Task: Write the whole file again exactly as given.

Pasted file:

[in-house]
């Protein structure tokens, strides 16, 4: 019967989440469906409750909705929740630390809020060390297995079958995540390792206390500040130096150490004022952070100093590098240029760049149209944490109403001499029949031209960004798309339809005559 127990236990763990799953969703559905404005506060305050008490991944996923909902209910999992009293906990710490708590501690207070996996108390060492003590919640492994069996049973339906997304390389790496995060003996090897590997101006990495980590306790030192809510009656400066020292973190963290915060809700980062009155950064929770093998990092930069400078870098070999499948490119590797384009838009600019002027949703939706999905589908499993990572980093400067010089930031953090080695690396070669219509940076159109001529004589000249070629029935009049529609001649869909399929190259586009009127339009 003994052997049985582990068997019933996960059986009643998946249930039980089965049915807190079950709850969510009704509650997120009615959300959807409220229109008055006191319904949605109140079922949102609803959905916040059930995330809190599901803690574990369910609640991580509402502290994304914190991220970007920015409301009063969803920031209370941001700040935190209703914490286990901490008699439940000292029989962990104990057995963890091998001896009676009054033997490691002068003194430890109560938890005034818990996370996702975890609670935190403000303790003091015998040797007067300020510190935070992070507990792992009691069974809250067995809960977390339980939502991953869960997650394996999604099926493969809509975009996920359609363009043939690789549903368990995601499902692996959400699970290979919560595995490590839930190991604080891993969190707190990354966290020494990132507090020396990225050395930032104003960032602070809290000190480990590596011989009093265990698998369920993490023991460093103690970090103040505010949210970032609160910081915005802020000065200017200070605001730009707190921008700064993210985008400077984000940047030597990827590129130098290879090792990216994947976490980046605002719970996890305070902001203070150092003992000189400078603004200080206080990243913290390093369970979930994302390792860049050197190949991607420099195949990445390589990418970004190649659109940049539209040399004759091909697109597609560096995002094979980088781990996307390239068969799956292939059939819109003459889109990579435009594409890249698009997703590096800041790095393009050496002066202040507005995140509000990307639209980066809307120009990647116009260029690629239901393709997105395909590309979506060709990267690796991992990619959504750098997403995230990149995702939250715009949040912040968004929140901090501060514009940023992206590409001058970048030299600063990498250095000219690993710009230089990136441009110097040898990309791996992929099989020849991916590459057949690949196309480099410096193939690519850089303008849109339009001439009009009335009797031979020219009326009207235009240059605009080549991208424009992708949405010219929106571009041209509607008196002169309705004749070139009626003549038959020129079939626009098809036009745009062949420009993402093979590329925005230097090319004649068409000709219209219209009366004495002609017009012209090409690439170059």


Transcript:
[in-house]
């Protein structure tokens, strides 16, 4: 019967989440469906409750909705929740630390809020060390297995079958995540390792206390500040130096150490004022952070100093590098240029760049149209944490109403001499029949031209960004798309339809005559 127990236990763990799953969703559905404005506060305050008490991944996923909902209910999992009293906990710490708590501690207070996996108390060492003590919640492994069996049973339906997304390389790496995060003996090897590997101006990495980590306790030192809510009656400066020292973190963290915060809700980062009155950064929770093998990092930069400078870098070999499948490119590797384009838009600019002027949703939706999905589908499993990572980093400067010089930031953090080695690396070669219509940076159109001529004589000249070629029935009049529609001649869909399929190259586009009127339009 003994052997049985582990068997019933996960059986009643998946249930039980089965049915807190079950709850969510009704509650997120009615959300959807409220229109008055006191319904949605109140079922949102609803959905916040059930995330809190599901803690574990369910609640991580509402502290994304914190991220970007920015409301009063969803920031209370941001700040935190209703914490286990901490008699439940000292029989962990104990057995963890091998001896009676009054033997490691002068003194430890109560938890005034818990996370996702975890609670935190403000303790003091015998040797007067300020510190935070992070507990792992009691069974809250067995809960977390339980939502991953869960997650394996999604099926493969809509975009996920359609363009043939690789549903368990995601499902692996959400699970290979919560595995490590839930190991604080891993969190707190990354966290020494990132507090020396990225050395930032104003960032602070809290000190480990590596011989009093265990698998369920993490023991460093103690970090103040505010949210970032609160910081915005802020000065200017200070605001730009707190921008700064993210985008400077984000940047030597990827590129130098290879090792990216994947976490980046605002719970996890305070902001203070150092003992000189400078603004200080206080990243913290390093369970979930994302390792860049050197190949991607420099195949990445390589990418970004190649659109940049539209040399004759091909697109597609560096995002094979980088781990996307390239068969799956292939059939819109003459889109990579435009594409890249698009997703590096800041790095393009050496002066202040507005995140509000990307639209980066809307120009990647116009260029690629239901393709997105395909590309979506060709990267690796991992990619959504750098997403995230990149995702939250715009949040912040968004929140901090501060514009940023992206590409001058970048030299600063990498250095000219690993710009230089990136441009110097040898990309791996992929099989020849991916590459057949690949196309480099410096193939690519850089303008849109339009001439009009009335009797031979020219009326009207235009240059605009080549991208424009992708949405010219929106571009041209509607008196002169309705004749070139009626003549038959020129079939626009098809036009745009062949420009993402093979590329925005230097090319004649068409000709219209219209009366004495002609017009012209090409690439170059």